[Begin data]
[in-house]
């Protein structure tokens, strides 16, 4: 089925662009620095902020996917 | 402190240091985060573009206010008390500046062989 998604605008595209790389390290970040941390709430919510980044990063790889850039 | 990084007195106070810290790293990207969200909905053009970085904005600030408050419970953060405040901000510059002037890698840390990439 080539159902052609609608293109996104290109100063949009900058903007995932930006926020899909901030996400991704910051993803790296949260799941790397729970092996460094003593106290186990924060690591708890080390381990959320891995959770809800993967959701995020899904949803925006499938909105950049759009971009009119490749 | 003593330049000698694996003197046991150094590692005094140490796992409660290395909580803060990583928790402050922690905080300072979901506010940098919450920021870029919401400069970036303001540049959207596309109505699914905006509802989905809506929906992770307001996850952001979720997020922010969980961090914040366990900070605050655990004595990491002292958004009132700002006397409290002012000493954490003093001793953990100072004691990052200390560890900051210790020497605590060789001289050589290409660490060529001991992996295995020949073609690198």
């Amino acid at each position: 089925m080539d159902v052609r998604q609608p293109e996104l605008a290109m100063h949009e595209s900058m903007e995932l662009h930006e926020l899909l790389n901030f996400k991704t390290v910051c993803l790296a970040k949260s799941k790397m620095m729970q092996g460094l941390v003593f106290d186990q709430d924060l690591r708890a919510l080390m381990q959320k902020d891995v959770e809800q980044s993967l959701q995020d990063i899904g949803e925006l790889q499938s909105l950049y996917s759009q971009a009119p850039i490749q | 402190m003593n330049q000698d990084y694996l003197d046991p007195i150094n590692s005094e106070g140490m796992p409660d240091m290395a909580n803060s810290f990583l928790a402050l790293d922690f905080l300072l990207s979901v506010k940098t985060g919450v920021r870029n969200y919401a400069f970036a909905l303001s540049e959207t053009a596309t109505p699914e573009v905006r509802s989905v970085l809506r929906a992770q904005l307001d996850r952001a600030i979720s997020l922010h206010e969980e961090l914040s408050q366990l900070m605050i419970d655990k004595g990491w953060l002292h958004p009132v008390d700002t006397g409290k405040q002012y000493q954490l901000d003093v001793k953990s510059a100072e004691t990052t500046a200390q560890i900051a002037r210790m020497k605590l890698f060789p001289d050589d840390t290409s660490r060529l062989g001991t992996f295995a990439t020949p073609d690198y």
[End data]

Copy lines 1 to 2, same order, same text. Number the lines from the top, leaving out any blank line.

[in-house]
């Protein structure tokens, strides 16, 4: 089925662009620095902020996917 | 402190240091985060573009206010008390500046062989 998604605008595209790389390290970040941390709430919510980044990063790889850039 | 990084007195106070810290790293990207969200909905053009970085904005600030408050419970953060405040901000510059002037890698840390990439 080539159902052609609608293109996104290109100063949009900058903007995932930006926020899909901030996400991704910051993803790296949260799941790397729970092996460094003593106290186990924060690591708890080390381990959320891995959770809800993967959701995020899904949803925006499938909105950049759009971009009119490749 | 003593330049000698694996003197046991150094590692005094140490796992409660290395909580803060990583928790402050922690905080300072979901506010940098919450920021870029919401400069970036303001540049959207596309109505699914905006509802989905809506929906992770307001996850952001979720997020922010969980961090914040366990900070605050655990004595990491002292958004009132700002006397409290002012000493954490003093001793953990100072004691990052200390560890900051210790020497605590060789001289050589290409660490060529001991992996295995020949073609690198």